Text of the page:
In this recipe I mixed them with whole wheat spelt flour, home made hazelnut milk (Thank God hazelnut trees apparantly can handle the cool Dutch weather!), fructoline or natural fruit sugar and, because I don’t always want to be misses Good Girl -:), a good dash of cardamom powder. For the project I very slowly fried them in hazelnut oil as not to oxidate the oil. But if you are not so strict in your rules you can perfectly fry them in ghee or coconut oil. Or if you can get your hands on some, even in lijndotter oil! At home I grated over a good grinding of palm sugar that I brought with me from Bali that is soooo delicious. Plus I hear very good for combatting a cold, which I unfortunately caught after returning to Europe after a week of very tropical temperatures. I served the pancakes with a dollop of apple and pear stroop that is very native to Holland and is basically apple and pear juice that are cooked on very low heat for a very long time until they turn into a very thick syrup. In the Netherlands it is often spread on toast like jam or eaten with pancakes.
The term silver dollar pancakes refers to the round shape and size of the pancakes. Plus you will feel like you have increased even further in worth after munching down a couple of these babies. Because of the sweet taste these pancakes are best for Vata and Pitta and can be served for breakfast as well as part of a dessert. For the vegan dinner I added a dollop of chestnut puree made with hazelnut milk and cinnamon, apple and red currant sauce and crispy pear chips to top it all off. Happy pre spring everybody!
Lijndotter and hazelnut milk silver dollar pancakes
- 175 gram shelled hazelnuts left to soak in water overnight
- 525 ml water
- dash of salt
- 1 teaspoon fructoline
Throw away the soaking liquid before making the hazelnut milk. Pour the soaked hazelnuts and 950 ml water in a strong food processor or blender and process for 3 to 4 minutes on high speed. Pour through a very fine sieve into a bowl. Throw away the hazelnut pulp or save for making cookies later. Mix in the salt and fructoline in the hazelnut milk. Keep refrigerated till use. What you have left from the milk after making the pancakes you can add to a smoothie of your choice.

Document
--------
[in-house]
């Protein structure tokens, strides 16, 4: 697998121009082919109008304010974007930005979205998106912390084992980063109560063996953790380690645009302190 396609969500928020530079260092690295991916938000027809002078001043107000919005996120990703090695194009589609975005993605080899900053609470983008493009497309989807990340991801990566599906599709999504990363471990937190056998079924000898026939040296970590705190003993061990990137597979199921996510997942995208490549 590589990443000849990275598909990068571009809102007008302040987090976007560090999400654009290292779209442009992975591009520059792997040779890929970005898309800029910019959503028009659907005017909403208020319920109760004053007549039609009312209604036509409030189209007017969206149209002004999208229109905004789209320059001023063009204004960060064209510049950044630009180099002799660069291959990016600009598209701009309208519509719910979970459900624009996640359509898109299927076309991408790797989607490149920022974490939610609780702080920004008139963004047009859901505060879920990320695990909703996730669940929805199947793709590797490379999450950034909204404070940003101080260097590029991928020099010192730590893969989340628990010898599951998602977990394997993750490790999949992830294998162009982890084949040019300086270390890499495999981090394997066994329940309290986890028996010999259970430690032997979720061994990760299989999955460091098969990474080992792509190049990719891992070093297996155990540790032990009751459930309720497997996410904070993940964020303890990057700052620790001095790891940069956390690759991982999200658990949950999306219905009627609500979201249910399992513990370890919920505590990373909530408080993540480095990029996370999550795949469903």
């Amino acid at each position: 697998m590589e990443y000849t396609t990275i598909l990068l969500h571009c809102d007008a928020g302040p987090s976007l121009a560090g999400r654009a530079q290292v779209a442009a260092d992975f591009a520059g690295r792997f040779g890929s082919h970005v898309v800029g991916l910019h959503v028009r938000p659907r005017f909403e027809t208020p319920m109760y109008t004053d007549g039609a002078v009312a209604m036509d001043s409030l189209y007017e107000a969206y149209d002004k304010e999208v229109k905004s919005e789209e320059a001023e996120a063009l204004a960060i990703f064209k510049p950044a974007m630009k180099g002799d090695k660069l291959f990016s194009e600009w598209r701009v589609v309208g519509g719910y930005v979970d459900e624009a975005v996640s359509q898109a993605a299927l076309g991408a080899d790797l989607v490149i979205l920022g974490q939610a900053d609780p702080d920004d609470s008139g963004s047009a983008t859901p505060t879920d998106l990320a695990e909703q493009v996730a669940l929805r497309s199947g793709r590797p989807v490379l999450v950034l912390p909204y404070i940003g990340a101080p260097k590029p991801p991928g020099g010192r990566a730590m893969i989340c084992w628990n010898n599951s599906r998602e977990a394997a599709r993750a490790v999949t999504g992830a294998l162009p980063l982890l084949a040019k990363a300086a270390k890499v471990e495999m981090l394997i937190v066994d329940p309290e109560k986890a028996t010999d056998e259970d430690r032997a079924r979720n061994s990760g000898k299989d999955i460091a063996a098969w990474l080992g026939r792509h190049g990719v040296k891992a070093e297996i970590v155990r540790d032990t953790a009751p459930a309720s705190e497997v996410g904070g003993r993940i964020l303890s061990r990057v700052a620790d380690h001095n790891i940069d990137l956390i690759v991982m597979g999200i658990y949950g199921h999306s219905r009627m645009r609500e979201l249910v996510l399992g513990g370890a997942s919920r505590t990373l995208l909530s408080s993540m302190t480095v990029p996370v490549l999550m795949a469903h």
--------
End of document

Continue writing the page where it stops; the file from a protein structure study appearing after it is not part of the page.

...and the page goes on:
For the pancakes
Makes about 20 mini pancakes
- 1 teaspoon lijndotter or flax seed grinded to a very fine powder (this works best in a spice mill or coffee bean grinder)
- 2 tablespoons water
- 130 gram whole wheat spelt flour
- dash of cardamom powder
- dash of salt
- 50 ml fructoline or 50 grams natural fruit sugars
- 175 ml hazelnut milk
- 1 teaspoon hazelnut oil
- hazelnut, lijndotter, coconut oil or ghee for frying
In a small bowl make a paste with the ground up lijndotter seeds and water. Mix well and leave to slightly thicken.
Mix the spelt flour, cardamom powder and salt in a big bowl. Make a well in the center of the flour mixture. In another bowl mix the fructoline, hazelnut milk and teaspoon of oil. Add the lijndotter paste and mix really well. Pour the liquid mixture in the flour mixture and mix well. Your batter should have the consistency of pouring cream. If it is still too thick add a bit more hazelnut milk.
Heat a non stick frying pan and slowly heat the oil of your choice. Fry the pancakes for about 1 to 2 minutes until golden brown and cooked through.